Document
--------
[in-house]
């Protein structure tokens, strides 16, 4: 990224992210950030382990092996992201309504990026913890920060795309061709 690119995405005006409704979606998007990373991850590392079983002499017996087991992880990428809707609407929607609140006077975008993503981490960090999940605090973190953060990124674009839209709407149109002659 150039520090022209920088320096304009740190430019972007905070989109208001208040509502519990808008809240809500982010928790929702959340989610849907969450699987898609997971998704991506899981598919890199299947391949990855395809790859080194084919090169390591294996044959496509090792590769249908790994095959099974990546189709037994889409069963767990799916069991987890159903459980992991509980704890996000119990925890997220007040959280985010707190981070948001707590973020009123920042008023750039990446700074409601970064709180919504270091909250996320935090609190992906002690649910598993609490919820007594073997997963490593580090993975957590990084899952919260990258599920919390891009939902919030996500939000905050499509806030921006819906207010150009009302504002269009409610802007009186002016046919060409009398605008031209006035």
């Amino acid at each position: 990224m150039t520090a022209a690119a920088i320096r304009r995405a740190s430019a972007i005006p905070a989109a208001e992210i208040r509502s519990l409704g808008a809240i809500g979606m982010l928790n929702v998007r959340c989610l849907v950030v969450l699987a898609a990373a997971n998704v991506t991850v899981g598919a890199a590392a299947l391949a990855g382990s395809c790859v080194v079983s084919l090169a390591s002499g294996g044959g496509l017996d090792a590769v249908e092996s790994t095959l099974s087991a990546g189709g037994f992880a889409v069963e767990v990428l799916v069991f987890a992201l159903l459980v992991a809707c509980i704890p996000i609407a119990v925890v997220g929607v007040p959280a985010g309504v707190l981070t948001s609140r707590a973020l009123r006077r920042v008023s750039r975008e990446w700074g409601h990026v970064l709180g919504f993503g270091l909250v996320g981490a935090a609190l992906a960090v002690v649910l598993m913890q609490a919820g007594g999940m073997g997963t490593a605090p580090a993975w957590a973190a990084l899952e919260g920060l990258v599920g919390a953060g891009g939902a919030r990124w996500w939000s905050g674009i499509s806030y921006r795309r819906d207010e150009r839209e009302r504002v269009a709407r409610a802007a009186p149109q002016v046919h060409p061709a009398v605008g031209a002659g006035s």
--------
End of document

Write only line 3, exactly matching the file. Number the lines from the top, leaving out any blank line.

């Amino acid at each position: 990224m150039t520090a022209a690119a920088i320096r304009r995405a740190s430019a972007i005006p905070a989109a208001e992210i208040r509502s519990l409704g808008a809240i809500g979606m982010l928790n929702v998007r959340c989610l849907v950030v969450l699987a898609a990373a997971n998704v991506t991850v899981g598919a890199a590392a299947l391949a990855g382990s395809c790859v080194v079983s084919l090169a390591s002499g294996g044959g496509l017996d090792a590769v249908e092996s790994t095959l099974s087991a990546g189709g037994f992880a889409v069963e767990v990428l799916v069991f987890a992201l159903l459980v992991a809707c509980i704890p996000i609407a119990v925890v997220g929607v007040p959280a985010g309504v707190l981070t948001s609140r707590a973020l009123r006077r920042v008023s750039r975008e990446w700074g409601h990026v970064l709180g919504f993503g270091l909250v996320g981490a935090a609190l992906a960090v002690v649910l598993m913890q609490a919820g007594g999940m073997g997963t490593a605090p580090a993975w957590a973190a990084l899952e919260g920060l990258v599920g919390a953060g891009g939902a919030r990124w996500w939000s905050g674009i499509s806030y921006r795309r819906d207010e150009r839209e009302r504002v269009a709407r409610a802007a009186p149109q002016v046919h060409p061709a009398v605008g031209a002659g006035s």